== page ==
Barely a month in office, the new Mexican government is promoting its flagship project: the Mayan Train (Tren Maya). The ambitious project aims to improve tourism infrastructure in the south of the country and will require US$8 billion in investment. It will stretch across 1,500 kilometres of track through the states of Yucatan, Campeche, Tabasco, Chiapas and Quintana Roo, according to the project’s official website.
The new government claims the train will trigger tourism development in the Yucatan Peninsula, the most visited area in Mexico. The first two sections: Palenque to Escárcega and Escárcega to Uxmal will be tendered between January and February.
It seems as though they are rushing. They want to start projects without complying with the legal framework
But while supporters of the railroad laud its benefits for one of the most economically underdeveloped areas of the country, critics have raised concerns about the project’s effects on unique biospheres.
President Andrés Manuel López Obrador (known as AMLO) launched the Mayan Train in a traditional Mayan ceremony in December in which he asked the land for permission to proceed with the project but indigenous organisations have rejected it on the grounds it brings them few benefits.
Gustavo Alanís, director of the Mexican Centre for Environmental Law (CEMDA), told Diálogo Chino that appropriate steps must be taken before the project moves forward.
“Consultations with communities and indigenous peoples have to be held according to the ILO’s convention 169, which indicates there must be free, prior and informed consent,” he said. AMLO did conduct a national consultation on the project but did not include communities who speak Mayan and other indigenous languages.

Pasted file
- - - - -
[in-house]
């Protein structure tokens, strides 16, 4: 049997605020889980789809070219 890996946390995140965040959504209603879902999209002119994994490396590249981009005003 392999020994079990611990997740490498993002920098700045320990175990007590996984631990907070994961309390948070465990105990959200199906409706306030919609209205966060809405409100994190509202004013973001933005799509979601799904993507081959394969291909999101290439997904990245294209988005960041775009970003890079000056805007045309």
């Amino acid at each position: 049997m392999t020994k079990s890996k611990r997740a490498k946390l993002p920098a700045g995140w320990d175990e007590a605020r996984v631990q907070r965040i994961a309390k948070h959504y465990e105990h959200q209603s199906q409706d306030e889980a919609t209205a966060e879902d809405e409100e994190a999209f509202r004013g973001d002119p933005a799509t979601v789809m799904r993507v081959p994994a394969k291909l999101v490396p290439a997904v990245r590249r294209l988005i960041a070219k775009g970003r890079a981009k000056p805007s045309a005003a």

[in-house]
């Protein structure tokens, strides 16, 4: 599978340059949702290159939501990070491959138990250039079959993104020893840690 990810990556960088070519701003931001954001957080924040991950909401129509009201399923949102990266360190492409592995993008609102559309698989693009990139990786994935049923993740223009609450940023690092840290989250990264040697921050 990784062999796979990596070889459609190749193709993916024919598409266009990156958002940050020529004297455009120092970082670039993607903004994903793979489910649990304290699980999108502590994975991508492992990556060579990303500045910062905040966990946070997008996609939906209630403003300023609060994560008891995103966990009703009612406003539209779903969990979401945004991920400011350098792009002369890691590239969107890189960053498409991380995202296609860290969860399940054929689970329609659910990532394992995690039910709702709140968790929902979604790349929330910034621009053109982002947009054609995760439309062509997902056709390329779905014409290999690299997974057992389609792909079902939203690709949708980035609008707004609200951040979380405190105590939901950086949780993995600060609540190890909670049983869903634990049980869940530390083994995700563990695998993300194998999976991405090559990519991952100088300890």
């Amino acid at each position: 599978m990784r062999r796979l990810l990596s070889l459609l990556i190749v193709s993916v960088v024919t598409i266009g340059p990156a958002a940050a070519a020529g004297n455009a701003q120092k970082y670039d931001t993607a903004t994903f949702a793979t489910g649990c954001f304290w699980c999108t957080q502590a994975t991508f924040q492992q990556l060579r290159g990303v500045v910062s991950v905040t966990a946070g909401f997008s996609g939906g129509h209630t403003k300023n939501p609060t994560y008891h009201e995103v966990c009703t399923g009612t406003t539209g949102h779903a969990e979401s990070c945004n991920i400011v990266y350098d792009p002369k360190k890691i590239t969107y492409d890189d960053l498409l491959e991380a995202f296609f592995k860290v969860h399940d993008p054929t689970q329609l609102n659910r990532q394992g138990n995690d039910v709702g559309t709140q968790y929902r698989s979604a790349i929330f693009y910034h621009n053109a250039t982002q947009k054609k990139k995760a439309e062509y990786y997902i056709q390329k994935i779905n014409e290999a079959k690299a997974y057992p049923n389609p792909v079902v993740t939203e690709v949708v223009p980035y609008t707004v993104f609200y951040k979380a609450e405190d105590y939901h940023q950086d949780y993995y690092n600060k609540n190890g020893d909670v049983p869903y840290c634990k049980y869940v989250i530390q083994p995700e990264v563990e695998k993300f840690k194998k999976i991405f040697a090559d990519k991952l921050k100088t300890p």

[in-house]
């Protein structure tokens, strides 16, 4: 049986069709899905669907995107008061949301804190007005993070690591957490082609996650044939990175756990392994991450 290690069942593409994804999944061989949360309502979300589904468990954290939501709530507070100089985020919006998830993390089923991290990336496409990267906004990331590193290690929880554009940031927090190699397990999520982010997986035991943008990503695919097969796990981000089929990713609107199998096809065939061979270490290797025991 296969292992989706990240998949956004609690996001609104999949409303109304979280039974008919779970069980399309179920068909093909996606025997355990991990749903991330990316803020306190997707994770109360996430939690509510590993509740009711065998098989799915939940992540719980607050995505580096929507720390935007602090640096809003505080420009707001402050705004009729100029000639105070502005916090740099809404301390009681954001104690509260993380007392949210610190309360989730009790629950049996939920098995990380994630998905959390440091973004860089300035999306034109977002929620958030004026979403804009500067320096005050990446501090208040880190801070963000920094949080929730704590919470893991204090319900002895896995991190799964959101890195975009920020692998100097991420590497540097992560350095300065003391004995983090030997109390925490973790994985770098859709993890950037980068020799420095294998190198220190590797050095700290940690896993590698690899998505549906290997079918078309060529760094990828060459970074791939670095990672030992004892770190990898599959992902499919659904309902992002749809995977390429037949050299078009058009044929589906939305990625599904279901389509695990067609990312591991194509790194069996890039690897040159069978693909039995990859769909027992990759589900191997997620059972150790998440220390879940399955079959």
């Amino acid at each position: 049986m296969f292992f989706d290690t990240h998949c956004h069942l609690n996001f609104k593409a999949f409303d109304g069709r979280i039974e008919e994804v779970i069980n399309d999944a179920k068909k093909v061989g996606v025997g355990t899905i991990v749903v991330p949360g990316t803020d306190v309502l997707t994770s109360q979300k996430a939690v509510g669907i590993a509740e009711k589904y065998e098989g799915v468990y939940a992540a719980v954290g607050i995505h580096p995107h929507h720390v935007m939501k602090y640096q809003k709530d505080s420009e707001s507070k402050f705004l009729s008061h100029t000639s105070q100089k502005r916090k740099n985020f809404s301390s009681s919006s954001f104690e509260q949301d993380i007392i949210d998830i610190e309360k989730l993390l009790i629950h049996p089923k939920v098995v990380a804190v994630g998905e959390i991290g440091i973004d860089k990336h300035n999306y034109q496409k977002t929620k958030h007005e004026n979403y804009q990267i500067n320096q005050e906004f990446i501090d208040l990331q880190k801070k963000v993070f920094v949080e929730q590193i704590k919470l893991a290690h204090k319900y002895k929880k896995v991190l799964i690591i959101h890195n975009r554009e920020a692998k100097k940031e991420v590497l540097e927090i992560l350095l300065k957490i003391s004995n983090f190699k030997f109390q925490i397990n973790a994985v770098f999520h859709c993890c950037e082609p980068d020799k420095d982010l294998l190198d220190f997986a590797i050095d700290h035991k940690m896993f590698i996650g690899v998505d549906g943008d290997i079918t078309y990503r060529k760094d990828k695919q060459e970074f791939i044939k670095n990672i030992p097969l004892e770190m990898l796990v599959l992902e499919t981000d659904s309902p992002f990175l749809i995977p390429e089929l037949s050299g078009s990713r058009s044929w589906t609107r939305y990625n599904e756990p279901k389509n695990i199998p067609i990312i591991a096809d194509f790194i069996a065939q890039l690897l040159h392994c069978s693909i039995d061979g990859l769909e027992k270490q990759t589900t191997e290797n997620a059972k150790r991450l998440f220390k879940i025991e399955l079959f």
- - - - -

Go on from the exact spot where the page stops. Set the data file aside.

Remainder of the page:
According to Alanís, the Mayan Train must follow the necessary environmental impact procedure and obtain a favourable resolution. “It seems as though they are rushing. They want to start projects without complying with the legal framework,” he said.
Alanís added that the railway project must consider land use in forested areas and in different municipalities, since the line will pass through jurisdictions and cities which have their own development programmes.
According to the National Fund for Tourism Promotion (Fonatur), the technical and environmental impact studies will be ready by the end of 2019, with work beginning in 2020. Mayan Train maps indicate that the route will come into contact with 15 federal protected areas, 20 state protected areas, including the Calakmul Biosphere Reserve and regions rich in geological and hydrological resources.
“Obviously, we must consider endangered species or those at risk of extinction, both flora and fauna, as it is an area with great abundance,” said Alanís.
In 2018, the National Alliance for Jaguar Conservation conducted a nationwide census, finding that the species number around 4,000 across five regions in Mexico. Most are found in the Yucatan peninsula and would be affected by the railway.
Estimated number of jaguars across 5 regions in Mexico
Gerardo Ceballos, a researcher at the Mexican National Autonomous University’s Institute of Ecology and also a member of the Jaguar Alliance, told Diálogo Chino that the organisation had expressed reservations about the environmental impacts of the Mayan Train with Fonatur.